Friday, February 28, 2014

On Exhibit

an artist
carves a watch dial
surrounded by petunia petals
held up by an oak stem painted green
and plants it in on a wood base

the museum guard
waters it daily

Thursday, February 27, 2014

Of Vampires

Aided by the cold temperatures, talk of more snow the beginning of next week, and a day filled with things you don't want to do—but accomplish anyway, I succumbed to sloth.

Instead of reading something worthwhile, a book that would make me think and expand my boundaries, I picked up a supernatural thriller—667 pages of roaring narrative that included classic vampires and a quest to find a specific book. Of course there are those who thwart that quest.

The story wends its way through one complication after another, through miraculous and heroic escapes from legendary demons and some newly created monsters.

This escapade so grabbed my attention that I opened a forty year old wood TV table, spread a napkin over the stained top, placed my plate and a book to raise the level of my book and read and ate.

I left one of the main characters in a tense situation with no way out—at the moment.Now with only 124 pages to go I must get back to the book. The second book in the series is out, but I'll wait until the paperback edition in May. Then I'll put it on my shelf and wait until the third or fourth day of a heat wave and then slip into sloth again.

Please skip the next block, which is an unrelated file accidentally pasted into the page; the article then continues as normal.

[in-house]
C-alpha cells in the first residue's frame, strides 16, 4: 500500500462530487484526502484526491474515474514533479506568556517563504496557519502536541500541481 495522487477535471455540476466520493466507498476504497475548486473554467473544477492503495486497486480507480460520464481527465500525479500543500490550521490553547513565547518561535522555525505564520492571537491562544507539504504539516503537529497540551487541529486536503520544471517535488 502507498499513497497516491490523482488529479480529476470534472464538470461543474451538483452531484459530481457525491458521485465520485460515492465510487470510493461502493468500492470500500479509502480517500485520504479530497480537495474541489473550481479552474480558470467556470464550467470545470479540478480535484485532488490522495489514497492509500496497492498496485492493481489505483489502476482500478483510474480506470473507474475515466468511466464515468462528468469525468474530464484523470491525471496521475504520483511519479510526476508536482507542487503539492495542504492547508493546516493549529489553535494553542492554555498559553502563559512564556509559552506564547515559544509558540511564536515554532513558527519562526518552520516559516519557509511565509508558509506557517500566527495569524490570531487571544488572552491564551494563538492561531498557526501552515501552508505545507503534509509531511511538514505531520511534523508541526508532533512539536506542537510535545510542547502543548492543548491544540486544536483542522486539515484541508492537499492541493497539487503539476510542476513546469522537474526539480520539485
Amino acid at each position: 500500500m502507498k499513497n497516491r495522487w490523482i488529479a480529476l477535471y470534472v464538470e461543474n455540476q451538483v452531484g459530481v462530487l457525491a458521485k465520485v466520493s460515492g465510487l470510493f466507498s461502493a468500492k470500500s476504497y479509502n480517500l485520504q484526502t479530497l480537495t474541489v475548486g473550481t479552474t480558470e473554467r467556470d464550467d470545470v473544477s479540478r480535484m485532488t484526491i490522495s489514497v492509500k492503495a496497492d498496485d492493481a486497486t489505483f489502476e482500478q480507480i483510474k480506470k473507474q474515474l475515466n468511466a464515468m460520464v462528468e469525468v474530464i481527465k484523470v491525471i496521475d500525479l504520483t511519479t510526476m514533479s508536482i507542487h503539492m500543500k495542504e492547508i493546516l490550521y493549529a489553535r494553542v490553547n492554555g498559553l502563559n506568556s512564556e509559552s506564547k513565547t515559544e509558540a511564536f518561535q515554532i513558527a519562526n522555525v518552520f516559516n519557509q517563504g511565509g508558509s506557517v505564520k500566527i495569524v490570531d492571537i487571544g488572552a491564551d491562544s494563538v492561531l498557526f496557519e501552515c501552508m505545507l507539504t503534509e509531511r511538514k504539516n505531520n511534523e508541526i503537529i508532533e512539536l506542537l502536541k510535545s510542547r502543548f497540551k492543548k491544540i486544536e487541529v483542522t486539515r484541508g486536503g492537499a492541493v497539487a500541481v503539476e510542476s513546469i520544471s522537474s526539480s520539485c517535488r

Wednesday, February 26, 2014

Words, Words and More Words

Magazines and newspapers attempt to lure new subscribers by offering either a free subscription for a limited number of weeks or a significantly reduced subscription price. How, they ask, can you refuse to take advantage of this offer?

During the winter when the cold and snow causes some of us to dream of spring and short sleeves —the offers multiply. The days are shorter and the time indoors tends to lengthen and the resolve to spurn the seductive offers of magazines for free or costing "practically nothing" compared to the newsstand price—falters.

That's how I ended up with a plethora of unread magazines. Three arrived within days of one another. The covers screamed at me with enticing stories—how could I refuse to read about corruption at the highest level, how to avoid writer's block, essays on craft by well known writers, the Chinese economy, global warming and several stories depicting the moral decay of our civilization as well as the demise of manners.